Sauvignon blanc is also a grape varietal that is reflective of its terroir, and therefore the wine will taste different depending upon where it is produced in the world. California sauvignon blanc can be described as grassy and herbaceous, South Africa offers a lemon-lime citrus, while the Loire Valley and Bordeaux of France exemplify a flinty style with a wet stone and mineral component. Grapefruit, kiwi and gooseberries are the common flavors of New Zealand sauvignon blanc. Flavors such as vanilla and toast are not common to New Zealand sauvignon blanc because of limited exposure to oak barrels for aging or fermenting.. With regards to the chardonnay grape, the New Zealand style is often bright and crisp with higher acidity. It is driven by fruit and stylistically different from Burgundy and California wines, which can be described as more intense and typically fuller-bodied.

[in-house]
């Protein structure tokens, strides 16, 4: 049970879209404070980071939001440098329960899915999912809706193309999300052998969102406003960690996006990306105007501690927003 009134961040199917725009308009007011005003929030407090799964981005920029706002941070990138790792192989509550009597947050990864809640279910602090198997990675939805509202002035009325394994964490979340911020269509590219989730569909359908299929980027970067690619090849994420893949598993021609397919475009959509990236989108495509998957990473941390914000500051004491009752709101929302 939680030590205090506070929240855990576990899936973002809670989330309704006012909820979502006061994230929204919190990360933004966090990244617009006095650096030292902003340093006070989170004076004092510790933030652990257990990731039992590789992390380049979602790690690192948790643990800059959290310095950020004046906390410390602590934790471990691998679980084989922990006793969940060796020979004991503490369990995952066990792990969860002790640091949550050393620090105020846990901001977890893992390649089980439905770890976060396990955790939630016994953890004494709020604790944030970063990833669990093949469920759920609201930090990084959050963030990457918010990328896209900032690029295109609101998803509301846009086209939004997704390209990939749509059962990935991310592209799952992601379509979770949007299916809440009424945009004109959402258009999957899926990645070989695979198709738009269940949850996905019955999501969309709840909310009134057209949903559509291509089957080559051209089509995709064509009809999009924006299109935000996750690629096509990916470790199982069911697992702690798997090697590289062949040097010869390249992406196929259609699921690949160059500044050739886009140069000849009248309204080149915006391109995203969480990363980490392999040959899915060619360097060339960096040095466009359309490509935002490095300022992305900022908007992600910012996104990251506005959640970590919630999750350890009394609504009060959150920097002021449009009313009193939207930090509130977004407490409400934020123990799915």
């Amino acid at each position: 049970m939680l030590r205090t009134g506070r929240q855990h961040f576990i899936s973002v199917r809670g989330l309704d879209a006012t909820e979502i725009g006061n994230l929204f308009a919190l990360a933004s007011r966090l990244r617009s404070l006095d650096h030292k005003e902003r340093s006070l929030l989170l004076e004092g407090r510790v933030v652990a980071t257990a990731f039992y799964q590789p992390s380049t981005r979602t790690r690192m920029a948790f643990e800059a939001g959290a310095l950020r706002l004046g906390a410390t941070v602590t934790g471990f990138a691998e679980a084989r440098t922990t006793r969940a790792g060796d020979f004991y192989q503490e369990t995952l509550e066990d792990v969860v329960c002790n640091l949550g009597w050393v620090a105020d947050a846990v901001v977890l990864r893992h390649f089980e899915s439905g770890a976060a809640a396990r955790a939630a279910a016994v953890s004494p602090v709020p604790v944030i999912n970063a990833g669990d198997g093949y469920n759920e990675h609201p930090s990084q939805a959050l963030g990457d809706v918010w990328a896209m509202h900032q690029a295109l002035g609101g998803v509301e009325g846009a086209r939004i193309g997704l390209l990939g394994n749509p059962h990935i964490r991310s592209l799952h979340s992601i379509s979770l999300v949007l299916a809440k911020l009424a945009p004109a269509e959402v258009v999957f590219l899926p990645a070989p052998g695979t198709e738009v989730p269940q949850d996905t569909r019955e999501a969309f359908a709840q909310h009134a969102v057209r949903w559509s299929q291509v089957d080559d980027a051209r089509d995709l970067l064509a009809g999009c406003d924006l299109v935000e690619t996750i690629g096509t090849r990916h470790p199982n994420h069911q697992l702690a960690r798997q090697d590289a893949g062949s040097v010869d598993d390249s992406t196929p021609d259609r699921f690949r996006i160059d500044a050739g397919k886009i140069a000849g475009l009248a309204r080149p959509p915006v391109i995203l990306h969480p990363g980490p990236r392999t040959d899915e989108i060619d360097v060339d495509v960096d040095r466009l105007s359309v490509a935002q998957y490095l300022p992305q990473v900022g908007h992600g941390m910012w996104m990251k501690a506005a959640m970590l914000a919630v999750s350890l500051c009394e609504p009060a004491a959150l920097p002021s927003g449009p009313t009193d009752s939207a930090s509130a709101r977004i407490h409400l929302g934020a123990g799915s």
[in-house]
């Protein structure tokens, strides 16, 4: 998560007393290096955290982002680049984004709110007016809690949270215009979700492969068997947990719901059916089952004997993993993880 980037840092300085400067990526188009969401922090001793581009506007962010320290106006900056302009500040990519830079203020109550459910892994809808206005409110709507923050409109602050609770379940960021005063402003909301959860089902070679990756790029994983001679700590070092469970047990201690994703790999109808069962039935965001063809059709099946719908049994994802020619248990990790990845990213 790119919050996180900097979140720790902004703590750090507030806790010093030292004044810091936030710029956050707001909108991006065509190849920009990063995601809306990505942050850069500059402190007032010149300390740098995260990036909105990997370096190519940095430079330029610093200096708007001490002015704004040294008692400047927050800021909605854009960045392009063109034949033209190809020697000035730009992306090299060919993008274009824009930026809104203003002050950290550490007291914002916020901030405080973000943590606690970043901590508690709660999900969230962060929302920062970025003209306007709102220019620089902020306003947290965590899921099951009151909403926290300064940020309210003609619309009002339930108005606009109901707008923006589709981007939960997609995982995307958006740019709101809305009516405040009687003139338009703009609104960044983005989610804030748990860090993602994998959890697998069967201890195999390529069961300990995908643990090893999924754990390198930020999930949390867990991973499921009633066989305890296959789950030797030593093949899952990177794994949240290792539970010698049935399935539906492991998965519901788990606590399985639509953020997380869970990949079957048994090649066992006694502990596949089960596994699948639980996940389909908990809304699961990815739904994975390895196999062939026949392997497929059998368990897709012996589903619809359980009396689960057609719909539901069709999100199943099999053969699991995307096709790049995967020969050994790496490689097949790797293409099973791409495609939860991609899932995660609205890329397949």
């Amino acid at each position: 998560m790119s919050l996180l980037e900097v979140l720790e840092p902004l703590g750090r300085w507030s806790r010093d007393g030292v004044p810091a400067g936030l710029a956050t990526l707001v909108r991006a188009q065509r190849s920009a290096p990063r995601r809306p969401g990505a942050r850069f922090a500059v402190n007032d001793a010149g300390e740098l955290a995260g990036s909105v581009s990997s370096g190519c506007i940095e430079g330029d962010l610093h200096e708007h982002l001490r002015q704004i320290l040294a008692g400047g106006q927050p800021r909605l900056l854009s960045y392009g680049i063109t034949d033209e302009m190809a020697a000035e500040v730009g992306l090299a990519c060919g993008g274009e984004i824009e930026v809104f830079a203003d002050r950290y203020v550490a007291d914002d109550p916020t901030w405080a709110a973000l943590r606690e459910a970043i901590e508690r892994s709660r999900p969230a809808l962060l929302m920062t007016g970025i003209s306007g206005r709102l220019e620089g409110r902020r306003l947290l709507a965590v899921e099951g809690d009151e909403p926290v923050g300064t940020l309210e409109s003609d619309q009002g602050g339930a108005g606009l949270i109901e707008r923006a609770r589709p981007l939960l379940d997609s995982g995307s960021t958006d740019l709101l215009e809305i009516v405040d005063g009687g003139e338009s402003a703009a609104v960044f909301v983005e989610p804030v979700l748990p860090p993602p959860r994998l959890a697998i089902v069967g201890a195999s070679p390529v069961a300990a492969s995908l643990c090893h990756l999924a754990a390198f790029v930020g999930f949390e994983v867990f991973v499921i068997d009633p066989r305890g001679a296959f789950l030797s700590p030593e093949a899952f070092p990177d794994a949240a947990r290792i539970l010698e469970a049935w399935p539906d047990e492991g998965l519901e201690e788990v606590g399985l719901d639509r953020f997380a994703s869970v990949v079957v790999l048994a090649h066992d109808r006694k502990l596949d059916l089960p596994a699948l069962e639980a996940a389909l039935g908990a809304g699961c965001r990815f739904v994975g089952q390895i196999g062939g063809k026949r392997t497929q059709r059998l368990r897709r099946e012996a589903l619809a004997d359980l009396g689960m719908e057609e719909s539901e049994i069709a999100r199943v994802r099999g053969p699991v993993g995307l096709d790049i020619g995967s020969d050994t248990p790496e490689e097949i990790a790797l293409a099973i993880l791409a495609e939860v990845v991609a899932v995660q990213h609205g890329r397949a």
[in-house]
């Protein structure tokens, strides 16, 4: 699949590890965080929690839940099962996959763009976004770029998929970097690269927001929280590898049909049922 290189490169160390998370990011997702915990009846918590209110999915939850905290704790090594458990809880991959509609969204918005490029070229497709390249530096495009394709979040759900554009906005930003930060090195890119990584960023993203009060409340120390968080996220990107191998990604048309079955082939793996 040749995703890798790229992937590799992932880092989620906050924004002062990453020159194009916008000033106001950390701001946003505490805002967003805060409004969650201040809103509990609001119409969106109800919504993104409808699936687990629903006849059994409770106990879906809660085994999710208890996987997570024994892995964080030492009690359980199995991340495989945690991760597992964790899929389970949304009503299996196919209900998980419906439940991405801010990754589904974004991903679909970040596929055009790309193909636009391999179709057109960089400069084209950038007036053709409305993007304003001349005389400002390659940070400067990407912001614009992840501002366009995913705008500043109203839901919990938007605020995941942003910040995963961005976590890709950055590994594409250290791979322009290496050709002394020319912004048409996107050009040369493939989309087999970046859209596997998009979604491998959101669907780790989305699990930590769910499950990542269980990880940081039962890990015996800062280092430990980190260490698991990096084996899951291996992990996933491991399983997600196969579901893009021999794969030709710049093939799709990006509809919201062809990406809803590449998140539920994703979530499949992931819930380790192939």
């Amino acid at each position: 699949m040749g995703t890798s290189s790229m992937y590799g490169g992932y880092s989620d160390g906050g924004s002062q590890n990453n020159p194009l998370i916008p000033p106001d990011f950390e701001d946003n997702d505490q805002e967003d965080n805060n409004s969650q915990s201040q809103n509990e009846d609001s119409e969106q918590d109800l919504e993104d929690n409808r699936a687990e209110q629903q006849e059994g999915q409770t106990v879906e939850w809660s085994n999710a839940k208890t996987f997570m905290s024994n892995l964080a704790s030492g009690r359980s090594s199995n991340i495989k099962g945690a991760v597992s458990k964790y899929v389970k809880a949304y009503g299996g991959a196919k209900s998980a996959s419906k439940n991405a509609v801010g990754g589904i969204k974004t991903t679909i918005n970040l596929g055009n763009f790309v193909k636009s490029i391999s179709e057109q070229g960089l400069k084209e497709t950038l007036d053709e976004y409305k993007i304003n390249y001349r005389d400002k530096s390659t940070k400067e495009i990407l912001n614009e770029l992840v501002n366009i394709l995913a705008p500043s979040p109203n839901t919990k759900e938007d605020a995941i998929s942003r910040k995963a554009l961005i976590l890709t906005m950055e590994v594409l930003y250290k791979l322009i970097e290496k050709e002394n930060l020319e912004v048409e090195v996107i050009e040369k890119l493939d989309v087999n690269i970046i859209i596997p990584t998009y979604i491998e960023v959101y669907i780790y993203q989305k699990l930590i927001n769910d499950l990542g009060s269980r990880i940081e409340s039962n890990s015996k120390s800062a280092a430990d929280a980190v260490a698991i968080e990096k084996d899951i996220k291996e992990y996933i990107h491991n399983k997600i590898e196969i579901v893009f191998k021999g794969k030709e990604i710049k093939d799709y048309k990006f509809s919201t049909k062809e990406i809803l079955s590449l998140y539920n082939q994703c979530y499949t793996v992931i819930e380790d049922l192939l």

Pinot noir is the most widely planted red grape in the country. Formerly used in sparkling wines, pinot noir is undertaking significant changes in styles offered today. Acute aromatics, fruit-forward with soft polished tannins, are more common. As with sauvignon blanc, pinot noir will drink dramatically different depending upon where it is planted in the world. With nontraditional characteristics, pinot noir from New Zealand offers a wide variance of flavors that can include red cherry, plum, black cherry, cocoa, spice, earthiness, barbecue smoke, tar and cigar box. Marlborough, Waipara and Central Otago are the best-known regions producing pinot noir, all of them located on the south island. Cabernet sauvignon is better suited to a warmer climate than pinot noir and therefore is planted primarily on the north island. Hawke’s Bay is one region well known for this varietal, and the wines are classically produced in a Bordeaux style. Located on the southeast coastline, it is the largest vineyard area on the north island, receiving the most sunshine for all of New Zealand, with over 7,500 acres planted to vines. Other varietals planted on the north island include syrah and merlot.